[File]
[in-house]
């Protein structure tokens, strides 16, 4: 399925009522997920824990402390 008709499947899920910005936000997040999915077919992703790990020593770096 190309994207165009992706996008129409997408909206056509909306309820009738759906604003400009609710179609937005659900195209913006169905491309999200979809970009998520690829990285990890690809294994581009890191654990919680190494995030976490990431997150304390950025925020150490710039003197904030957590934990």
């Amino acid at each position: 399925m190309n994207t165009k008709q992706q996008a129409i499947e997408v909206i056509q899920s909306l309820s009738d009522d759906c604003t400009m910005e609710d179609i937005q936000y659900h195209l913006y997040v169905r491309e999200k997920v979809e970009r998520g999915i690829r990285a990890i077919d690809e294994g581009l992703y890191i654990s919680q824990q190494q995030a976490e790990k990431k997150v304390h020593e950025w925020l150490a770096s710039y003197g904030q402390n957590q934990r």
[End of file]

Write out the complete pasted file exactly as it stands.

[in-house]
């Protein structure tokens, strides 16, 4: 399925009522997920824990402390 008709499947899920910005936000997040999915077919992703790990020593770096 190309994207165009992706996008129409997408909206056509909306309820009738759906604003400009609710179609937005659900195209913006169905491309999200979809970009998520690829990285990890690809294994581009890191654990919680190494995030976490990431997150304390950025925020150490710039003197904030957590934990």
């Amino acid at each position: 399925m190309n994207t165009k008709q992706q996008a129409i499947e997408v909206i056509q899920s909306l309820s009738d009522d759906c604003t400009m910005e609710d179609i937005q936000y659900h195209l913006y997040v169905r491309e999200k997920v979809e970009r998520g999915i690829r990285a990890i077919d690809e294994g581009l992703y890191i654990s919680q824990q190494q995030a976490e790990k990431k997150v304390h020593e950025w925020l150490a770096s710039y003197g904030q402390n957590q934990r």